Certain conditions may increase the risk of bleeding following anticoagulation. Clinicians must decide between the hazards of therapy and the potential benefits for the patient.


Absolute contraindications:

(1) subarachnoid or intracerebral hemorrhage

(2) serious active bleeding (post-operative, post-traumatic, etc.)

(3) recent surgery or trauma to brain, eye or spinal cord

(4) malignant hypertension


Relative contraindications:

(1) recent major surgery

(2) recent stroke

(3) active gastrointestinal bleeding

(4) severe hypertension

(5) coagulopathy

(6) bacterial endocarditis

(7) severe renal failure

(8) severe hepatic failure


In trauma patients, the following injuries may warrant withholding anticoagulation for a week or more after injury:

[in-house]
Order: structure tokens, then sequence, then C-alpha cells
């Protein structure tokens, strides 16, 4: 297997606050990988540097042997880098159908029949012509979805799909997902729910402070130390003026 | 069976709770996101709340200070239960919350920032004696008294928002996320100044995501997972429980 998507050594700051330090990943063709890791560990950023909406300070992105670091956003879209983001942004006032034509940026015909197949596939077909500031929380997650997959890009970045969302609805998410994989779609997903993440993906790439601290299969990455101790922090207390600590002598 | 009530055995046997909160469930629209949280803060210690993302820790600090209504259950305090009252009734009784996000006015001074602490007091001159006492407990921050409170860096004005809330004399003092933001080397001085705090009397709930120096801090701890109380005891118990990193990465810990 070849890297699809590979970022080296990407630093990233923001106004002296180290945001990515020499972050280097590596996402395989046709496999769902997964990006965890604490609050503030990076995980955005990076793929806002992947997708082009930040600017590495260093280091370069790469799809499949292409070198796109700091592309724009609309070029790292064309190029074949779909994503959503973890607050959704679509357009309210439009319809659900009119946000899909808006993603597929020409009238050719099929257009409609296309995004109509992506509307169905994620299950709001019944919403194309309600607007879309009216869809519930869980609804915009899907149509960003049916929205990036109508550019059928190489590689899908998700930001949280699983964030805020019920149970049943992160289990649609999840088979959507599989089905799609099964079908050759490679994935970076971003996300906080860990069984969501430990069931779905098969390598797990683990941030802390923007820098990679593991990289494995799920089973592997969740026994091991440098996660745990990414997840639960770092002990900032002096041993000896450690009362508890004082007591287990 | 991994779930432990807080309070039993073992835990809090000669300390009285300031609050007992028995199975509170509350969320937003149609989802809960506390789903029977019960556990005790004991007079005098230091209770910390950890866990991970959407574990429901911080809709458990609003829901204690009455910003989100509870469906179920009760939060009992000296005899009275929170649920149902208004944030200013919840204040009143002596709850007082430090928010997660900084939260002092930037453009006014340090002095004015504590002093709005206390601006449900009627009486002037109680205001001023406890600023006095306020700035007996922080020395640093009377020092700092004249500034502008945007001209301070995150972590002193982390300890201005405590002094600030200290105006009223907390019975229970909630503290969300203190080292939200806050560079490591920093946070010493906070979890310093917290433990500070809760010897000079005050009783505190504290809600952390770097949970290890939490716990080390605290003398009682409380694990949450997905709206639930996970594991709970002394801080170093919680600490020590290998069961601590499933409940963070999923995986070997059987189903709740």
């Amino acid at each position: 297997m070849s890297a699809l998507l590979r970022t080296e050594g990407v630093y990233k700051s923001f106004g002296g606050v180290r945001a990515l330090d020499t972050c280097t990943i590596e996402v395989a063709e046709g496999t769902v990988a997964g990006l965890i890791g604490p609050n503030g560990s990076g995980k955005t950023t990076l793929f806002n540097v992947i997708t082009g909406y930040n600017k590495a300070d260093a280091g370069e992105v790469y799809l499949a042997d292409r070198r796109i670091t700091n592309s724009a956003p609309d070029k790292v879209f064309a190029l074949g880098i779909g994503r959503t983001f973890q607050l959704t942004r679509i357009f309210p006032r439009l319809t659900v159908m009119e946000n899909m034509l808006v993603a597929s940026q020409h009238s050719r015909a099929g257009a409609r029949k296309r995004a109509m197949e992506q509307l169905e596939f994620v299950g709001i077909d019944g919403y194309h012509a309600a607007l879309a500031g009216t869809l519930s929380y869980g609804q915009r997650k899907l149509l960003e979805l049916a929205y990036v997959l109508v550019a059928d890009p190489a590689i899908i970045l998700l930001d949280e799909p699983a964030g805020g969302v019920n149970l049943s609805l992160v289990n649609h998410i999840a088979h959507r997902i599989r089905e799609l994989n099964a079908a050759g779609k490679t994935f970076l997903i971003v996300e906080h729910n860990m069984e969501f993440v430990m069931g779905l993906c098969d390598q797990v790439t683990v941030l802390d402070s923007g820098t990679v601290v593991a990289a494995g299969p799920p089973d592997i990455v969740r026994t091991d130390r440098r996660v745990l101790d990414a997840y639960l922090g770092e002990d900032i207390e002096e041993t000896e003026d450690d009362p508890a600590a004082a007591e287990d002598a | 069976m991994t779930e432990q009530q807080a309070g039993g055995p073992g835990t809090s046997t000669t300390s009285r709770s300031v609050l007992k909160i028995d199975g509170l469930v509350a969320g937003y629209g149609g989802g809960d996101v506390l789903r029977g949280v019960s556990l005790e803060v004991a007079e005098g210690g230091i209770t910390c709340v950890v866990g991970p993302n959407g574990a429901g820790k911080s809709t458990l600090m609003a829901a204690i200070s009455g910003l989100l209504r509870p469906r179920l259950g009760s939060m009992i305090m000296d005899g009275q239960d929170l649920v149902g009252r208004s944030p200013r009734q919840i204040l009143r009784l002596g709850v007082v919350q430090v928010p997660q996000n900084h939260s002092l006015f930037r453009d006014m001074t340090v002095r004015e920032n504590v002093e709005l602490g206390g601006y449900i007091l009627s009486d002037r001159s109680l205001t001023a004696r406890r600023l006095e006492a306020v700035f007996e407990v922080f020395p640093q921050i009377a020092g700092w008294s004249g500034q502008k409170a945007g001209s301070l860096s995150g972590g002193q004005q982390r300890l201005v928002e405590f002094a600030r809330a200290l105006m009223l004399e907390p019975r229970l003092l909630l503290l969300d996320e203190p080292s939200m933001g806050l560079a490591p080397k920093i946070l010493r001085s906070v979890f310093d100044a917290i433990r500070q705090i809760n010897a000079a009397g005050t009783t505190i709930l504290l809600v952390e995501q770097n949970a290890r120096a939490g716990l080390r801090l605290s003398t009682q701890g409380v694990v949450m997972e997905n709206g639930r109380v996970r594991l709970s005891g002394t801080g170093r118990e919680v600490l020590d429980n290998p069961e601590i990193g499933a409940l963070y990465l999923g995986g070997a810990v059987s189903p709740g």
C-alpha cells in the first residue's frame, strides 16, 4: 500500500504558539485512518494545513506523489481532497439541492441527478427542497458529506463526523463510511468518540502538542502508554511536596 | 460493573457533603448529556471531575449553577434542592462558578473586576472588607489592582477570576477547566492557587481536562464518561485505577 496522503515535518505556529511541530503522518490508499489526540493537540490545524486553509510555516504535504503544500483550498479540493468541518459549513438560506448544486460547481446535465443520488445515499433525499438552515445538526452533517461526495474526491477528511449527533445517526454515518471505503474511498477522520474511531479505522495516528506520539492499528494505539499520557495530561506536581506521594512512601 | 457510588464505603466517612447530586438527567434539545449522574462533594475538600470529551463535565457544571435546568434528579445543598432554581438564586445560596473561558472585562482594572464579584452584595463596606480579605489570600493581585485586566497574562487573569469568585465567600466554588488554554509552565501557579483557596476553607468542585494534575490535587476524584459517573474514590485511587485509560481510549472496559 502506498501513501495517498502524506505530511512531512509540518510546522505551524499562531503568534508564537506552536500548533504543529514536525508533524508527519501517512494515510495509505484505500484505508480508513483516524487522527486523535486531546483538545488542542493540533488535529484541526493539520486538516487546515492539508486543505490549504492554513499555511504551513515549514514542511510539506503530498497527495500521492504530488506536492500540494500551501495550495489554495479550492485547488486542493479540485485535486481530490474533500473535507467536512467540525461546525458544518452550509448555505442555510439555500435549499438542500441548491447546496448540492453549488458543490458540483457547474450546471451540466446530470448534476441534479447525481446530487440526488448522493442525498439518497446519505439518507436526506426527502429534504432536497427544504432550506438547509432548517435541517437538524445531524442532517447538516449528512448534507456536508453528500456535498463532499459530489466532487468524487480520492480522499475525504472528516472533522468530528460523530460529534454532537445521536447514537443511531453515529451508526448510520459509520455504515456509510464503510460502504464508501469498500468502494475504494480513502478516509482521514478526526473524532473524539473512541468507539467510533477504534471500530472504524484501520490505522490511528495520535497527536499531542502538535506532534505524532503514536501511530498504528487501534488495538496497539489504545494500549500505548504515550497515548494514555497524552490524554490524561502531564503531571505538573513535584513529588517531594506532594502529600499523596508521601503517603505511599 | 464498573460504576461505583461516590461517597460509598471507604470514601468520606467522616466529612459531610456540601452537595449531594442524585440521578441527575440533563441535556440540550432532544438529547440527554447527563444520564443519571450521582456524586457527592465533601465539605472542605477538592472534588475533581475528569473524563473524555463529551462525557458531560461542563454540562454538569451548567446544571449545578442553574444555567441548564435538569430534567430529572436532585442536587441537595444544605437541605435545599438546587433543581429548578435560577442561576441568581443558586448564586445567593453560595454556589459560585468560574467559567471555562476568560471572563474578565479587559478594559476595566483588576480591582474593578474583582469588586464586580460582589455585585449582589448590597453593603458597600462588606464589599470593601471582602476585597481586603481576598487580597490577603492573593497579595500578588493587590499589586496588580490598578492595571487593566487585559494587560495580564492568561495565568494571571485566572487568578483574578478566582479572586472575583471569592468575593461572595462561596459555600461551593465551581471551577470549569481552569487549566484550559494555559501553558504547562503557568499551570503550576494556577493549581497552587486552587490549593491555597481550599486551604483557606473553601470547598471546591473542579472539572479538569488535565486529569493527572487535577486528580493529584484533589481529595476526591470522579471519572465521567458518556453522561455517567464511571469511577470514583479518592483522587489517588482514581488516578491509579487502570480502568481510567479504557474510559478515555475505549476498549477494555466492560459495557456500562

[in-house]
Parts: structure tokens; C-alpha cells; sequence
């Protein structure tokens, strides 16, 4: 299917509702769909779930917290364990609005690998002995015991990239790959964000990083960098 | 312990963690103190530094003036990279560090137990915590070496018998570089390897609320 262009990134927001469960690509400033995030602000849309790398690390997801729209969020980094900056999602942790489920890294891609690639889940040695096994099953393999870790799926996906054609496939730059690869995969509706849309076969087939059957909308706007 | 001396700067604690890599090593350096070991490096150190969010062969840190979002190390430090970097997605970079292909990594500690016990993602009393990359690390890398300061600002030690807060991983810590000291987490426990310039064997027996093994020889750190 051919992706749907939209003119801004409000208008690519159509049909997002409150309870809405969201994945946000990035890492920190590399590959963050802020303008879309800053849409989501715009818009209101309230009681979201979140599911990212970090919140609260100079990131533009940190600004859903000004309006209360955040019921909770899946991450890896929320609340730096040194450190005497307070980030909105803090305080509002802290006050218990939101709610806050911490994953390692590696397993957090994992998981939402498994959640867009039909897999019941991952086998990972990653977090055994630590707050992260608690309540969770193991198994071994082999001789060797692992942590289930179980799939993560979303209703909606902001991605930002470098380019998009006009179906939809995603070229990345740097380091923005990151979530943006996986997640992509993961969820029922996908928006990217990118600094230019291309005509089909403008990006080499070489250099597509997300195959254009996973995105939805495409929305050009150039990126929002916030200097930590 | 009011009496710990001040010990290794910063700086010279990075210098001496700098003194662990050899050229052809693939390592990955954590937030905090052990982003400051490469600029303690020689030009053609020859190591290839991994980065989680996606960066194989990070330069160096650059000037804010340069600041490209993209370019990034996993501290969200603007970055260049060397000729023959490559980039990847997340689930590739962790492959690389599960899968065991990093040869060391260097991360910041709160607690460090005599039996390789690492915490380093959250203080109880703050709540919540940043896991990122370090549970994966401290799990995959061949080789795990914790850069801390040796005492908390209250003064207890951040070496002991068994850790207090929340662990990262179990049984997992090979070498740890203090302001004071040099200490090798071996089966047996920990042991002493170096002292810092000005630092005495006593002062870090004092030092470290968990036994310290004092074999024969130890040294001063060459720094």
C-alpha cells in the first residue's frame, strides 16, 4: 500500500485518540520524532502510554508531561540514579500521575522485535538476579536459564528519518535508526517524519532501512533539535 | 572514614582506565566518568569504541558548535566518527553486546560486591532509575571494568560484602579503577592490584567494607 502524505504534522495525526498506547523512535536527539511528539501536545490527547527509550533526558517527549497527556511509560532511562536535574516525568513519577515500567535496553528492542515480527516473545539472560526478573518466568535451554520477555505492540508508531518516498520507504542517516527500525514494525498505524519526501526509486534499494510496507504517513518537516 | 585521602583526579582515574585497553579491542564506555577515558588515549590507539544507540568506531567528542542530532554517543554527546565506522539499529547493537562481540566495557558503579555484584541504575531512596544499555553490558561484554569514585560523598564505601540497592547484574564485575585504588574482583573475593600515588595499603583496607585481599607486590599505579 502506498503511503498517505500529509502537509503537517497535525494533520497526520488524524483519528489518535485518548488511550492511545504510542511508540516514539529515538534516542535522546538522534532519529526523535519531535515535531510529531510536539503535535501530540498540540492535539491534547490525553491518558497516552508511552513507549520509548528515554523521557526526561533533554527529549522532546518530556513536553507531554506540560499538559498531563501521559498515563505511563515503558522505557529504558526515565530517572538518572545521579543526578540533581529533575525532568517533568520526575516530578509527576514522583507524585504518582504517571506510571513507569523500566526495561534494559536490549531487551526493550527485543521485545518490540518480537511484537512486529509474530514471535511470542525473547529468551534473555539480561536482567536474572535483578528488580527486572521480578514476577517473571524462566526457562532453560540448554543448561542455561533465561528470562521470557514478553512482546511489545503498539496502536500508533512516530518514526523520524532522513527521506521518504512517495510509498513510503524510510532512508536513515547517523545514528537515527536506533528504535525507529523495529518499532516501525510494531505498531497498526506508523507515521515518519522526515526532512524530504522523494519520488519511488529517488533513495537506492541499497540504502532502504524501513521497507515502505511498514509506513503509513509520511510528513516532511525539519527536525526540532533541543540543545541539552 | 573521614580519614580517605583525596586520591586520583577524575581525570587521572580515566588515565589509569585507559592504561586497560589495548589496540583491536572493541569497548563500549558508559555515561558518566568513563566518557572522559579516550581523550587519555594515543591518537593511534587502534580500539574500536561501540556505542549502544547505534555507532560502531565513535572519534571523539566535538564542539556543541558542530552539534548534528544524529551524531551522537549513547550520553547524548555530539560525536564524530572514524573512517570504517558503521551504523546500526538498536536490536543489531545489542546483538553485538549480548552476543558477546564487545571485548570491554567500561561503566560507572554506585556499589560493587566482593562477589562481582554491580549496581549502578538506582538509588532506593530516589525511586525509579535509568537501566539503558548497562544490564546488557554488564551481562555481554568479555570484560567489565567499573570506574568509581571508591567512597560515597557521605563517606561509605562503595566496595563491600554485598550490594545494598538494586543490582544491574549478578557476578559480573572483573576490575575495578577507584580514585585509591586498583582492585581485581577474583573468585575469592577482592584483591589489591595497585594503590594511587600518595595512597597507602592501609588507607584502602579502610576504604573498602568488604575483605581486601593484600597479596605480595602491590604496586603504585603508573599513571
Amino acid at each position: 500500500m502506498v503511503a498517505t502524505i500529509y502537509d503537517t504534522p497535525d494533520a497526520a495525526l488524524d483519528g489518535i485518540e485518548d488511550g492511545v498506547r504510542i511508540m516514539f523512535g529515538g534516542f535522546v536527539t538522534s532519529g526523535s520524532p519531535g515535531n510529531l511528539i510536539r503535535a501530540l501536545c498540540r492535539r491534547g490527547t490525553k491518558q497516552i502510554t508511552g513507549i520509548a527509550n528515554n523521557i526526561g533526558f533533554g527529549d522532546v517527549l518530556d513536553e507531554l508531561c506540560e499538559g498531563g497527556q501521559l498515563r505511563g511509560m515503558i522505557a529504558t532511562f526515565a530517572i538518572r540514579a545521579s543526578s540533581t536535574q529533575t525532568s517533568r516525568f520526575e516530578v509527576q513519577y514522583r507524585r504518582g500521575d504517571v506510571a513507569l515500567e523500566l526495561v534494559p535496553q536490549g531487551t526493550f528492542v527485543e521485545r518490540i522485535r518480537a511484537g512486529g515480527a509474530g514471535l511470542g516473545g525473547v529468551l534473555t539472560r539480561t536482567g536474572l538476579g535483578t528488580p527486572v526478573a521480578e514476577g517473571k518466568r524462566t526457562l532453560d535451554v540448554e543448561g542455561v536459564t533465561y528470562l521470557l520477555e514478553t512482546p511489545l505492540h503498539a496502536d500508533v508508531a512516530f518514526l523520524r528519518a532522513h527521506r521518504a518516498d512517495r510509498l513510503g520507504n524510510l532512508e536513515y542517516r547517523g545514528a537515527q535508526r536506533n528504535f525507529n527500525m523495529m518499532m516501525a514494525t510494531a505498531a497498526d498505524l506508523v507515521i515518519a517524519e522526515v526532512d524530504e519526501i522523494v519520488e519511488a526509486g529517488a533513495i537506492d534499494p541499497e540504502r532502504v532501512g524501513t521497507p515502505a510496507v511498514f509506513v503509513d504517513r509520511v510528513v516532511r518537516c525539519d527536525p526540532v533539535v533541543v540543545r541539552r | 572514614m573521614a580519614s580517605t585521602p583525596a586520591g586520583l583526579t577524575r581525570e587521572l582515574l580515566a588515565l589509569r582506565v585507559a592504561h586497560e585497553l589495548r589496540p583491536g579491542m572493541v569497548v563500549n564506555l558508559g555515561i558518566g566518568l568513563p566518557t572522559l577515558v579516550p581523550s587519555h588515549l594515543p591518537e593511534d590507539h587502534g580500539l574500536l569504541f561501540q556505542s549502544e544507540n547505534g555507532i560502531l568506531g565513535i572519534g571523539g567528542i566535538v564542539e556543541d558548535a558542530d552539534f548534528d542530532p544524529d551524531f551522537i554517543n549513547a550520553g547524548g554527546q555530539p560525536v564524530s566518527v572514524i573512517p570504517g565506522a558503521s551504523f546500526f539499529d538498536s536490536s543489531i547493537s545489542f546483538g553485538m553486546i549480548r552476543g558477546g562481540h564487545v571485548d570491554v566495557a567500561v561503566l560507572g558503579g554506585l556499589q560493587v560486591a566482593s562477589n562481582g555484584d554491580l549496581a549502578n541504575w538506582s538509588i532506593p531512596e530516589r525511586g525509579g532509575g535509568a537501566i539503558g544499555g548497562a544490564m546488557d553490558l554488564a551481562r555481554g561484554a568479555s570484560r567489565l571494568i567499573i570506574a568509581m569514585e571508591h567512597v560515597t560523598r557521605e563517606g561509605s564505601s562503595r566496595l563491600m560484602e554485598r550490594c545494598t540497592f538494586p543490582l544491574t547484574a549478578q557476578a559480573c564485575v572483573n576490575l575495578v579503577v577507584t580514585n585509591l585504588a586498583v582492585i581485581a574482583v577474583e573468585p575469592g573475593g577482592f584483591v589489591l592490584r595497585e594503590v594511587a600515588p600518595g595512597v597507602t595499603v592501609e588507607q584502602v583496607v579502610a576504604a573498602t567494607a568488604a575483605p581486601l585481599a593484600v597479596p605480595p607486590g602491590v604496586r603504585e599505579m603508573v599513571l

(1) intracranial hemorrhage or contusion

(2) incomplete spinal cord injury with hematoma or contusion

(3) nonoperative liver, spleen or kidney injury

(4) ocular injury within 2 weeks

(5) pelvic fracture with hemorrhage (large hematoma, > 2 units of blood transfused in 24 hours, embolization, urgent external fixation)


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